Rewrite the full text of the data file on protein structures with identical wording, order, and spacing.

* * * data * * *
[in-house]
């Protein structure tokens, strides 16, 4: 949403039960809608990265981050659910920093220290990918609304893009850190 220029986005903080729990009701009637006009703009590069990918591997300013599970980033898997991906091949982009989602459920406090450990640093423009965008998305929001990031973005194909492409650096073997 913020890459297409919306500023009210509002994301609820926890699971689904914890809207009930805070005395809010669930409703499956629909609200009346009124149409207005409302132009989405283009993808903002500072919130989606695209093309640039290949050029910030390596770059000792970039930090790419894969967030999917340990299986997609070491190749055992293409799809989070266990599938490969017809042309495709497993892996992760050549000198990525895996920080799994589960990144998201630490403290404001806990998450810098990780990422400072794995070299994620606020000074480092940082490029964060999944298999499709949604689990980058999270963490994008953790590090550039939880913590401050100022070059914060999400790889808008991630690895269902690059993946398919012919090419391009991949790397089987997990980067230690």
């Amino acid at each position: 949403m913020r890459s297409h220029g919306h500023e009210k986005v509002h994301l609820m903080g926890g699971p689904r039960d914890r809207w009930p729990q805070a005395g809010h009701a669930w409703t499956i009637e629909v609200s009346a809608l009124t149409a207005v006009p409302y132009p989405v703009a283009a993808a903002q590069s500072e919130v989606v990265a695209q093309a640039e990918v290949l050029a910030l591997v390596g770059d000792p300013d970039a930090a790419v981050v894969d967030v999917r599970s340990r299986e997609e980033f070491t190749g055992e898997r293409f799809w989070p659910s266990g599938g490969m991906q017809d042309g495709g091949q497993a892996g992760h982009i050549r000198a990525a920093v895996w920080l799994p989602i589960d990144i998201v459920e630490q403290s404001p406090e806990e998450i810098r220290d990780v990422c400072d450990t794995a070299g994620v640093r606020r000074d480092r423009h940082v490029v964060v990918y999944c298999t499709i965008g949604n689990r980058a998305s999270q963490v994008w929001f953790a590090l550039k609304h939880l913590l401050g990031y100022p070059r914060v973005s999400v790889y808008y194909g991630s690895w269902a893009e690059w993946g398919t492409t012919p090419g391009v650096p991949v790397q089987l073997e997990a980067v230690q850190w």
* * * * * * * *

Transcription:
[in-house]
């Protein structure tokens, strides 16, 4: 949403039960809608990265981050659910920093220290990918609304893009850190 220029986005903080729990009701009637006009703009590069990918591997300013599970980033898997991906091949982009989602459920406090450990640093423009965008998305929001990031973005194909492409650096073997 913020890459297409919306500023009210509002994301609820926890699971689904914890809207009930805070005395809010669930409703499956629909609200009346009124149409207005409302132009989405283009993808903002500072919130989606695209093309640039290949050029910030390596770059000792970039930090790419894969967030999917340990299986997609070491190749055992293409799809989070266990599938490969017809042309495709497993892996992760050549000198990525895996920080799994589960990144998201630490403290404001806990998450810098990780990422400072794995070299994620606020000074480092940082490029964060999944298999499709949604689990980058999270963490994008953790590090550039939880913590401050100022070059914060999400790889808008991630690895269902690059993946398919012919090419391009991949790397089987997990980067230690």
């Amino acid at each position: 949403m913020r890459s297409h220029g919306h500023e009210k986005v509002h994301l609820m903080g926890g699971p689904r039960d914890r809207w009930p729990q805070a005395g809010h009701a669930w409703t499956i009637e629909v609200s009346a809608l009124t149409a207005v006009p409302y132009p989405v703009a283009a993808a903002q590069s500072e919130v989606v990265a695209q093309a640039e990918v290949l050029a910030l591997v390596g770059d000792p300013d970039a930090a790419v981050v894969d967030v999917r599970s340990r299986e997609e980033f070491t190749g055992e898997r293409f799809w989070p659910s266990g599938g490969m991906q017809d042309g495709g091949q497993a892996g992760h982009i050549r000198a990525a920093v895996w920080l799994p989602i589960d990144i998201v459920e630490q403290s404001p406090e806990e998450i810098r220290d990780v990422c400072d450990t794995a070299g994620v640093r606020r000074d480092r423009h940082v490029v964060v990918y999944c298999t499709i965008g949604n689990r980058a998305s999270q963490v994008w929001f953790a590090l550039k609304h939880l913590l401050g990031y100022p070059r914060v973005s999400v790889y808008y194909g991630s690895w269902a893009e690059w993946g398919t492409t012919p090419g391009v650096p991949v790397q089987l073997e997990a980067v230690q850190w």